Political insiders reveal the thinking behind some key election campaign mainstays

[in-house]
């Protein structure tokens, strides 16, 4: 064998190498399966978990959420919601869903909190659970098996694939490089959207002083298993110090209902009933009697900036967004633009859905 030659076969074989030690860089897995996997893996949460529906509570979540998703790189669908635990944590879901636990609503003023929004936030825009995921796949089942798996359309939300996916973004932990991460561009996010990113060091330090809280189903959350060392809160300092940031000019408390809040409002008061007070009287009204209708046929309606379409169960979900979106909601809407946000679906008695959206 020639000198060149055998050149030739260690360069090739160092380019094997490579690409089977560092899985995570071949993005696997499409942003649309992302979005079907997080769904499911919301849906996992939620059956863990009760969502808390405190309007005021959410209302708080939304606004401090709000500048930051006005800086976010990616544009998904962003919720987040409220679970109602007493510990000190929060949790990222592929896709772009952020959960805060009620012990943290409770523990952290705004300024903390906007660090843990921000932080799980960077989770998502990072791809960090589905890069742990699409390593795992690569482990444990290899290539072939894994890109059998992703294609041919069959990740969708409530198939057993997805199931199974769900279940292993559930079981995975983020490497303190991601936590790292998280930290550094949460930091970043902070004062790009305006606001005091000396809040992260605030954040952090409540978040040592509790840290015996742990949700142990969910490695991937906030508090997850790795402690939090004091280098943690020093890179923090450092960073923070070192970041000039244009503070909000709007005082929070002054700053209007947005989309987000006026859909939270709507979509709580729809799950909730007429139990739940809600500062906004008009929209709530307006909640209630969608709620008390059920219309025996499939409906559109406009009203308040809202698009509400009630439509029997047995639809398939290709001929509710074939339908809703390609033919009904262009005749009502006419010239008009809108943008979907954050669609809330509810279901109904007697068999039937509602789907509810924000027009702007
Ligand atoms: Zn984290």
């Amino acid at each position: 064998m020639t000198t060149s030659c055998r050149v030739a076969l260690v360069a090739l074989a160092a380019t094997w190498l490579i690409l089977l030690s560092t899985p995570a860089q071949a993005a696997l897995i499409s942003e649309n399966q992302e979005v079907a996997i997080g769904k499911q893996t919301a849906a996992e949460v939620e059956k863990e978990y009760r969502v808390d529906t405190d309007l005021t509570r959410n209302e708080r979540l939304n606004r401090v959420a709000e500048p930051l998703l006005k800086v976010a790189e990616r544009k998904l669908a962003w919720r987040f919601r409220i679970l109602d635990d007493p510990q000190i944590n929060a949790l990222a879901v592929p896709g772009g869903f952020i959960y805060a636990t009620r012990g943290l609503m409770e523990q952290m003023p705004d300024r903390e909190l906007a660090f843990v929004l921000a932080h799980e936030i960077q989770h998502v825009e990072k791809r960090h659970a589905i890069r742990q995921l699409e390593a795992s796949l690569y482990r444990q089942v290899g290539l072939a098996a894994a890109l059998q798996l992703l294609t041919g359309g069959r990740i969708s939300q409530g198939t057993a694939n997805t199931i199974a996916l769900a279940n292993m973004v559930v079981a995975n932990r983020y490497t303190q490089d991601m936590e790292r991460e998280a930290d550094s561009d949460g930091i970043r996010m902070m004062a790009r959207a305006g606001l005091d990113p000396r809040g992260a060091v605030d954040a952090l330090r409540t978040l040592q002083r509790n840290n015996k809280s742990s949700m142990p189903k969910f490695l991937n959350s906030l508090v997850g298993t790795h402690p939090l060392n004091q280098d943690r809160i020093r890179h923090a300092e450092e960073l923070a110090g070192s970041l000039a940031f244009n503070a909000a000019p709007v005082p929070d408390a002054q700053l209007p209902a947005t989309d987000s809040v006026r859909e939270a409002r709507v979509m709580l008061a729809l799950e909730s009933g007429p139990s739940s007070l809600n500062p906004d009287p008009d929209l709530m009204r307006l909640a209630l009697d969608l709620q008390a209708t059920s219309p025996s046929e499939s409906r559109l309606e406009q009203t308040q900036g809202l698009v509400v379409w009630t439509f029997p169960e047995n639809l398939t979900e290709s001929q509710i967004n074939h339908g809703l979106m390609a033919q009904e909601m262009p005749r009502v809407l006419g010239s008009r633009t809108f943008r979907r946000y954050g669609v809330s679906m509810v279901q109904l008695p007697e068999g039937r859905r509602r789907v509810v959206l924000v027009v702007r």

The photo op. Talking points. Those attack ads that everyone loves to hate. Why do parties seemingly use the same tactics in election campaign after election campaign? It's all about control, according to party insiders from the Liberals, the Conservatives and the NDP. And there is a well-considered, well-thought-out reason for almost everything you see and hear in the lead-up to October's election day in Canada. Using their behind-the-scenes experiences — and some historical examples — CBC's  Power and Politics host Vassy Kapelos pulls back the curtain on some of the most well-worn, oft-used tactics of political campaigns. Talking pointsYou know them when you hear them. The same lines, repeated over and over and over, by the party leader and candidates — so often that, by the end of the campaign, you can recite the lines right along with them.But that's only one reason parties rely so heavily on talking points.Talking points are a public relations tool used by politicians and parties at every level. The intention is to keep politicians on track and ensure the party message sinks into the public consciousness, but some experts say sticking too close to a talking point risks losing the message entirely. 7:32Photo opsA leader, a podium and a carefully chosen backdrop of "everyday Canadians." That's what the campaign photo op has, for the most part, evolved into these days. Parties know a photo op can make or break a campaign. Those that go well just fade into memory.Those that don't can haunt a leader for years — even decades — after the vote. Can one bad photo op make or break a leader’s chances at winning an election? Strategists stage events that are highly controlled and co-ordinated to avoid the risk of being derailed by gaffes. But you can’t avoid them all, and experts say being too controlled can sometimes be just as risky. 7:11Attack adsGoing into every election, many leaders pledge to run a positive campaign. And study after study sugge ...Read more

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